Right-wing dark money groups are peddling the notion that abortion access “harms” women and, even more outlandish, that the Dobbs decision overturning Roe “empowers” them. This position essentializes women by suggesting their value is centered around motherhood. It also uses pseudo-feminist claims to detract from the very real dangers a post-Roe landscape presents for people and the myriad ways abortion access has helped advance gender equality in the U.S. in the last five decades.
The case of Dobbs v. Jackson Women’s Health Organization has thrust safe haven laws back into the public spotlight. Safe haven laws ignore the very real risks and burdens associated with pregnancy and childbirth, particularly for vulnerable communities, and were never intended to be a literal alternative to abortion.
These laws ignore the very real risks and burdens associated with pregnancy and childbirth, particularly for vulnerable communities. They also represent an abandonment of “troubled young women” by “deciding that their deep-rooted problems can be saved by an after-the-fact, quick-fix solution.”
In the time following the Supreme Court’s official overturn of Roe v. Wade, I have reflected on what it means to be a teenage girl in a nation that fails to respect women’s rights.
Perhaps I am naive to think that my voice might inspire progress—that, at some point in the future, our nation will respect my right to choose. For now, I only hope that everyone privileged to vote will consider my perspective. I do not want empty words of comfort. I want choice.
Before Roe v. Wade, one of the ways women bypassed the medical system to get necessary abortions was a technique feminists called “menstrual extraction,” using a syringe, flexible plastic tubing and a mason jar to extract the contents of the uterus.
Ms. spoke with activist Carol Downer about her experiences teaching people to perform menstrual extractions and how the procedure could help post-Roe.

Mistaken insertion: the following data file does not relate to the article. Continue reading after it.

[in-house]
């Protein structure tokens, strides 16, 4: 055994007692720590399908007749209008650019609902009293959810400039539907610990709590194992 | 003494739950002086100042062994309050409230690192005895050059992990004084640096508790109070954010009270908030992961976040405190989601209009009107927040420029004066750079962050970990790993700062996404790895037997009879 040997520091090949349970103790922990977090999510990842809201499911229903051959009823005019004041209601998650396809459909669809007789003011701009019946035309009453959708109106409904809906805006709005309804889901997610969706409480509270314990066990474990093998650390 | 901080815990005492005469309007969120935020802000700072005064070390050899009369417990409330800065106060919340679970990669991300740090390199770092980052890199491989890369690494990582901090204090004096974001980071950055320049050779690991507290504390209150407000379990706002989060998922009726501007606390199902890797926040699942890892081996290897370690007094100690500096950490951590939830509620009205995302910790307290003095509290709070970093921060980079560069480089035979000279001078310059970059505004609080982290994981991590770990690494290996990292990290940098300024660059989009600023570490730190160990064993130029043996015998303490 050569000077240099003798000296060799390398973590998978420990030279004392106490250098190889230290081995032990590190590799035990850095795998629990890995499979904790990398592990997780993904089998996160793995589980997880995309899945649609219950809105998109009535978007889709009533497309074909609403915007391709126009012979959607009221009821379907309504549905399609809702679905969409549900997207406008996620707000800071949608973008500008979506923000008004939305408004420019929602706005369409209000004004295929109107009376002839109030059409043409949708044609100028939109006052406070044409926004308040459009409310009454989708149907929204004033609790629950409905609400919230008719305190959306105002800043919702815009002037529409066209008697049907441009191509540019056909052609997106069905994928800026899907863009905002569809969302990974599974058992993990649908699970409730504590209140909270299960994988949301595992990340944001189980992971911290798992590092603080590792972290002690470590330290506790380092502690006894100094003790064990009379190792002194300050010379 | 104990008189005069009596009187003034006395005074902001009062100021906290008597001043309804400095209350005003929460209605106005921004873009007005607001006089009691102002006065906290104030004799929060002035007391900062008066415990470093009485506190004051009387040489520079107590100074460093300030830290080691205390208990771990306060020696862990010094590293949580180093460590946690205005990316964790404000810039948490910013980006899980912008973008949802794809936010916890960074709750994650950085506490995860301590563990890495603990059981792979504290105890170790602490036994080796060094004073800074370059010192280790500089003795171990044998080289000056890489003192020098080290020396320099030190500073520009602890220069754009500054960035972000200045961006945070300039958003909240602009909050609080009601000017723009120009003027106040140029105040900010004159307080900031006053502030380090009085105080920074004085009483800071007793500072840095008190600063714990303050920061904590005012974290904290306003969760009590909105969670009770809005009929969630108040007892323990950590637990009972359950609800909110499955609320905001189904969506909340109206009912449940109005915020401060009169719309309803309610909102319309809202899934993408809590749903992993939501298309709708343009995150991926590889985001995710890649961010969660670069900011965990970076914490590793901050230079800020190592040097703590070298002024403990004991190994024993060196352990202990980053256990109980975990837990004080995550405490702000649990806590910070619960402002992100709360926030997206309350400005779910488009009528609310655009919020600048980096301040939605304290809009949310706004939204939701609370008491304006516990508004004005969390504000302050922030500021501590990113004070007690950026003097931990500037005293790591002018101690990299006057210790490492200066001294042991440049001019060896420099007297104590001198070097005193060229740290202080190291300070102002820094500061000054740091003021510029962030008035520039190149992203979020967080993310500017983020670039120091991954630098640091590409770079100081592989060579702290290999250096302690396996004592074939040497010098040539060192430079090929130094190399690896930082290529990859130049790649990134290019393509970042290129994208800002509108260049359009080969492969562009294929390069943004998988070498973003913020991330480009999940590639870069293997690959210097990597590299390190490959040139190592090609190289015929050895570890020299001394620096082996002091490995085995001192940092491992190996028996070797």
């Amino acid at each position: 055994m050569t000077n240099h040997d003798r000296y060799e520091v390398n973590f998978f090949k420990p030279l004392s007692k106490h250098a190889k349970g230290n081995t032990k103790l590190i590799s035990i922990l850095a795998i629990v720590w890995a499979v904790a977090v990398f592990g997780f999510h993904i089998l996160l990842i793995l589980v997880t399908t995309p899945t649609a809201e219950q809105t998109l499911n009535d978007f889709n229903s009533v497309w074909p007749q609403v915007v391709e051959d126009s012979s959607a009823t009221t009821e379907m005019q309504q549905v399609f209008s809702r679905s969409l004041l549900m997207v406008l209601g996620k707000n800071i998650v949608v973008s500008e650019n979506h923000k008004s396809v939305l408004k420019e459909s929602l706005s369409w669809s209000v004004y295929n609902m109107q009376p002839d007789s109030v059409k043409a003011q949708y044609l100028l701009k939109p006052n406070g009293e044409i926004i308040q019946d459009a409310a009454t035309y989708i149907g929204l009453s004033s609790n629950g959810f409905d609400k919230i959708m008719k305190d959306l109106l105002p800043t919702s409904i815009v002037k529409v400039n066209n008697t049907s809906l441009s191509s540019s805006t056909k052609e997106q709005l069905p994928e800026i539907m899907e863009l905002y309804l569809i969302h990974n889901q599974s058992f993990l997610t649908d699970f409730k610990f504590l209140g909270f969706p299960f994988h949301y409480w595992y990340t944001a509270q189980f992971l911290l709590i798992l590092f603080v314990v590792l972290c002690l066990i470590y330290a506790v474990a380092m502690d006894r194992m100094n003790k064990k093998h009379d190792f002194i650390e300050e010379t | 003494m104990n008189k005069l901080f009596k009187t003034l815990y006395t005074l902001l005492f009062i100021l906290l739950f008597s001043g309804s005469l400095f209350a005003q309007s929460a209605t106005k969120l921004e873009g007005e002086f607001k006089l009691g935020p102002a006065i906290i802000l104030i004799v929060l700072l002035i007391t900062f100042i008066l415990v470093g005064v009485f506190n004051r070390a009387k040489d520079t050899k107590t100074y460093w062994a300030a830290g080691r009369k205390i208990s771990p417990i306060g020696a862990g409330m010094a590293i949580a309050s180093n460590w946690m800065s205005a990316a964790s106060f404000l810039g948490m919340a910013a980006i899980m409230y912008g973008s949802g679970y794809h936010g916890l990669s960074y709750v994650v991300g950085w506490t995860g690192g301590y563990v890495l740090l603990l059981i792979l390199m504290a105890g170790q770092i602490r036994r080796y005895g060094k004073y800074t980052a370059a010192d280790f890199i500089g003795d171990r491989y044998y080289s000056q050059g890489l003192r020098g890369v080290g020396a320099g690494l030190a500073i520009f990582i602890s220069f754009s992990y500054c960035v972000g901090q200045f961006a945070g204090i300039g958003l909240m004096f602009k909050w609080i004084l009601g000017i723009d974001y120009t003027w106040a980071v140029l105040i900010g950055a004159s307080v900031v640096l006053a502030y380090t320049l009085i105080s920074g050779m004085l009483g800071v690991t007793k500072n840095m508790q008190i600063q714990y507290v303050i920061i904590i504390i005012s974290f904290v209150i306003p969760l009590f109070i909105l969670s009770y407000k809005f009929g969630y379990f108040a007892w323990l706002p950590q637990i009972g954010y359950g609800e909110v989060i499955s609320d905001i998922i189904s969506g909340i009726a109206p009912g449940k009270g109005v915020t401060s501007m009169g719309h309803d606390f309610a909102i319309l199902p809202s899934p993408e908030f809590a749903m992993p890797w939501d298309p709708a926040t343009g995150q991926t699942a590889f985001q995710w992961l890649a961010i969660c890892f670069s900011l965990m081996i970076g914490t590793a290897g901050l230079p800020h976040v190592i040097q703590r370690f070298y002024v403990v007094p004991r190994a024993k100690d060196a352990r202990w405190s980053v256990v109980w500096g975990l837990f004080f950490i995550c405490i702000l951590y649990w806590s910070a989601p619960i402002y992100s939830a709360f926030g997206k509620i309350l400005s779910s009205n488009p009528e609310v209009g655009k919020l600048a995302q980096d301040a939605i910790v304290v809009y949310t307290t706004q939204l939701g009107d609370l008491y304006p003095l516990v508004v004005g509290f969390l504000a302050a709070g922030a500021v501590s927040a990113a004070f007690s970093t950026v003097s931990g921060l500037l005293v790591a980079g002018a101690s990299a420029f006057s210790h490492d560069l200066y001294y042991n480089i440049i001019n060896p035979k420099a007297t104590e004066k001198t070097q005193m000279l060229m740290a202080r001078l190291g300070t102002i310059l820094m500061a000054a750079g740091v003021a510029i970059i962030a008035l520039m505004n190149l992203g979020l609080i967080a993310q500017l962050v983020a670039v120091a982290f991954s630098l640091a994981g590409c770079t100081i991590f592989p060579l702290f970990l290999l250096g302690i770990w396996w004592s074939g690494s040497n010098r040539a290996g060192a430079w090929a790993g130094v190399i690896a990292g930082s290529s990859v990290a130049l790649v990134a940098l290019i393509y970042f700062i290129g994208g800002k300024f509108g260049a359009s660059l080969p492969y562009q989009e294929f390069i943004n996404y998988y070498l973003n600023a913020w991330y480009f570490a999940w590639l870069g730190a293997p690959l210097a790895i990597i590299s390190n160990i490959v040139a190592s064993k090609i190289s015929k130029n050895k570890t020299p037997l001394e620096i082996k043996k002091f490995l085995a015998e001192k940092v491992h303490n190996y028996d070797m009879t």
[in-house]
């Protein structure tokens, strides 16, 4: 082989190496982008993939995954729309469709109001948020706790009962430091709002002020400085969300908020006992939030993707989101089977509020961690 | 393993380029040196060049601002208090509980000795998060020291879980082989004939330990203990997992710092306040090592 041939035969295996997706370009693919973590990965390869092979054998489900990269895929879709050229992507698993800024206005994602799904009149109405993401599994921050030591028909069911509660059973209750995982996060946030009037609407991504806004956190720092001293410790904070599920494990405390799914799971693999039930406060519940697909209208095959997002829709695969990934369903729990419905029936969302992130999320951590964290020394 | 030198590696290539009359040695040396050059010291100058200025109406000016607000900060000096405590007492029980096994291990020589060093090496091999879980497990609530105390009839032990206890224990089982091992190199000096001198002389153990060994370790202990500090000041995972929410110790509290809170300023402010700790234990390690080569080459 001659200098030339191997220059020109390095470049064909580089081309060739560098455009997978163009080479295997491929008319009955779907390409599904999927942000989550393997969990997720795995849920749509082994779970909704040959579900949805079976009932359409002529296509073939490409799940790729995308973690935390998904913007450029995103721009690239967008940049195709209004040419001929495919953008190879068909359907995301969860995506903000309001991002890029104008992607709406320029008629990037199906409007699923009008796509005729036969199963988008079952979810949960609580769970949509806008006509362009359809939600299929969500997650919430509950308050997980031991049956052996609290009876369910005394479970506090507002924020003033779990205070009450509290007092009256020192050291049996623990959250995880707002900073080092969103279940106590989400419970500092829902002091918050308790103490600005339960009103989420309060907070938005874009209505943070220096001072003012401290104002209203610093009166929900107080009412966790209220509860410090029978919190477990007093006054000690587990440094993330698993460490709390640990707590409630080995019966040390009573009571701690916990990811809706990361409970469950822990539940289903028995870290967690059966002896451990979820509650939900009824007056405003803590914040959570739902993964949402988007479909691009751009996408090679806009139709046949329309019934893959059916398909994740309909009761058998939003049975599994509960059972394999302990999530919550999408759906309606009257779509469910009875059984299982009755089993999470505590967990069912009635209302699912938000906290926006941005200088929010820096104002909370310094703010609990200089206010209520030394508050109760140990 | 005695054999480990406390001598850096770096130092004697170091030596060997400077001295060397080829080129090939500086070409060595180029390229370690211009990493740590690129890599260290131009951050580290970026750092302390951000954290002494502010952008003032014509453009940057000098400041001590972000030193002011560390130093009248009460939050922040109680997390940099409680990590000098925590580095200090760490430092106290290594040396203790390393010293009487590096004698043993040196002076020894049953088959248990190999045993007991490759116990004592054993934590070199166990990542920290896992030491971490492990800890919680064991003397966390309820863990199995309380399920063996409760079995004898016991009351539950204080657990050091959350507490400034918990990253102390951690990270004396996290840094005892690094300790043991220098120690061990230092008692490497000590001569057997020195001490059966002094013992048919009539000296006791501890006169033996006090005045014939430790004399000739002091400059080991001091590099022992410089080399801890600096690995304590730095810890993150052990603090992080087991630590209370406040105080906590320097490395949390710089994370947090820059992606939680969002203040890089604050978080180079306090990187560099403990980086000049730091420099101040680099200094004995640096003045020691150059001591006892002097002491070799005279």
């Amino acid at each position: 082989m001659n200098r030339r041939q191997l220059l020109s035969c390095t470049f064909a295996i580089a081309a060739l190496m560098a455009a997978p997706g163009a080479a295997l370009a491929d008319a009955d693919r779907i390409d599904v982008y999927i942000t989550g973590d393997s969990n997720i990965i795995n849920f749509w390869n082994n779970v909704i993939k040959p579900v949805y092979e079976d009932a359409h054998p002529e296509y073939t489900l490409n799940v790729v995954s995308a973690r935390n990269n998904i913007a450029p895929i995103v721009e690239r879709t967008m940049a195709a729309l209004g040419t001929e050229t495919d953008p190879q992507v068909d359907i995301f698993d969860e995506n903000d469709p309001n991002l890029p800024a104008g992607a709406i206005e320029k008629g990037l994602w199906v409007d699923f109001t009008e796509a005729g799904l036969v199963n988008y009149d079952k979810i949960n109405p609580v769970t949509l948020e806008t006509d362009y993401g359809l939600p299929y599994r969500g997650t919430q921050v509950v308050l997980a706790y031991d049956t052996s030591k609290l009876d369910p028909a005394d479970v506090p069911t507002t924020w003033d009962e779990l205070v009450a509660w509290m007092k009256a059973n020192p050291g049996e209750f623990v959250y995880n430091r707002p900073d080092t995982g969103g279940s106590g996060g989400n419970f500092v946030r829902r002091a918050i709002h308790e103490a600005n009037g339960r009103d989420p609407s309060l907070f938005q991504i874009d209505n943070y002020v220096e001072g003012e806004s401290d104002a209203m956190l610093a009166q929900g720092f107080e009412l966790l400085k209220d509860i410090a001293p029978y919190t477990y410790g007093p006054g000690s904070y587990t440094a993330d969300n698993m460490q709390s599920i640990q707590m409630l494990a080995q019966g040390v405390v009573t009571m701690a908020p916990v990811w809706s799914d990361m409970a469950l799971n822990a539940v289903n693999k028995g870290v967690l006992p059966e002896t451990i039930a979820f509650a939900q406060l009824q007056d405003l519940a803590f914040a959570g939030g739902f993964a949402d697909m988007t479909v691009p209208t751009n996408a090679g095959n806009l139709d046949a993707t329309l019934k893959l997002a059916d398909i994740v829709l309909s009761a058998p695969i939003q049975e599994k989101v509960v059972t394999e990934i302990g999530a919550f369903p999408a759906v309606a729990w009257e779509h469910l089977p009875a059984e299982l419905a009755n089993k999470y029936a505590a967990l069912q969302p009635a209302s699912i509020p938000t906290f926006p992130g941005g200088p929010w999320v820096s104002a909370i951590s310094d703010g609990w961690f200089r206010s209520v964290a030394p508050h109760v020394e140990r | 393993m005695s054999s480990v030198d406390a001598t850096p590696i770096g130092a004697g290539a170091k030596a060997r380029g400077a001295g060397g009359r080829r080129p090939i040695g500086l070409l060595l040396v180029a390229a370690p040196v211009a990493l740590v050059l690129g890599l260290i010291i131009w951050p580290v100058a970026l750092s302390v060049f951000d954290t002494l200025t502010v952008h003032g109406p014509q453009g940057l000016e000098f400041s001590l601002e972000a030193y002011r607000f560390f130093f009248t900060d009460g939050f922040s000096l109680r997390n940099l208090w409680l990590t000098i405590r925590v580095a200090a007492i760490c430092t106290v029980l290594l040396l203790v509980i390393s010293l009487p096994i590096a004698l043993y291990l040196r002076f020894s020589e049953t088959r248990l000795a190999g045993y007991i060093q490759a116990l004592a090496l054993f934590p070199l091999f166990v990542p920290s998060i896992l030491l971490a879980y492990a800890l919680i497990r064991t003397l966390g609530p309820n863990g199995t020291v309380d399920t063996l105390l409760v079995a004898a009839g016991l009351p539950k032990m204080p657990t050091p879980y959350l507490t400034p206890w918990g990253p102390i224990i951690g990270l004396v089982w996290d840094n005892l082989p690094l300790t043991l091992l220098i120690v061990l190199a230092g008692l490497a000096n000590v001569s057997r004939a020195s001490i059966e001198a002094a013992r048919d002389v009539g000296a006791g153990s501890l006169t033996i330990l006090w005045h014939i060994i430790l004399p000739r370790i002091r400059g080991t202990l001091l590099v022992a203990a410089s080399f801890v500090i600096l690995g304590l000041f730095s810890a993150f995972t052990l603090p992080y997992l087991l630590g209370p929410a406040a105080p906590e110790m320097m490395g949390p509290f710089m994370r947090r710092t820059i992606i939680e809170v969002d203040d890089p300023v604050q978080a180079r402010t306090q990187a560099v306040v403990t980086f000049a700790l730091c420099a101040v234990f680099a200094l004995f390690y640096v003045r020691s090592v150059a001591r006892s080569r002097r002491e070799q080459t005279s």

“How in the world can that Supreme Court sit up there and deny this thing to us? How can they get away with that? You can guarantee that Amy Coney Barrett has not seen her own cervix.”
Almost 2 percent of babies born in the United States are the result of fertility treatments, together referred to as assisted reproductive technologies (ART). The recent overturning of Roe v. Wade by the Supreme Court threatens the ability to access the treatments people need to build their families, such as ART.
In a post-Roe world, legislators—most of whom have no medical expertise and cannot get pregnant themselves—in one state could assert that life begins at fertilization, while a neighboring state could say life begins at birth.
Next, all hormonal contraception and IUDs might be outlawed just because some people believe they interfere with implantation and therefore “endanger” the new “life.” Defining personhood as starting at fertilization also has significant implications for in vitro fertilization, a process that creates fertilized eggs.
Over the years friends have asked my advice about their unplanned pregnancies or their daughters’. I don’t give advice. What I say is that I’m thrilled that my son walks the earth, but that the emotional cost was so much higher than I’d imagined. That there was no ‘clean slate’ afterward, only loss. That if I were faced with the same circumstances a second time, I would probably choose an early abortion. That what saved me in the end was the ability to make the choice myself.
The Catholic Church has been the principal religious opponent to advances in birth control and abortion rights and access. But to achieve its goals, it needed allies in its long-term campaign of resistance. It took some time, but they found them.
How conservative Christianity has been systematically waging a half-century war on Roe v. Wade will be the stuff of books and graduate theses. Here are some of the major themes that that they will contain.
Late Monday night, shock waves could be felt across the U.S. after a leaked draft opinion signaled the Supreme Court’s majority decision to overturn Roe v. Wade in the Dobbs v. Jackson Women’s Health Organization case concerning a 15-week abortion ban out of Mississippi. The leaked opinion, if and when it takes effect at the end of the Supreme Court’s term (likely in June), represents the biggest blow to women’s constitutional rights in the last 50 years.
Reactions from feminists, lawmakers, reproductive rights advocates and legal scholars have been pouring in as America begins to grapple with the gravity of what abortion access will look like in a post-Roe world.
Abortion is personal for physicians and healthcare workers, not just professional—we need to help protect abortion access.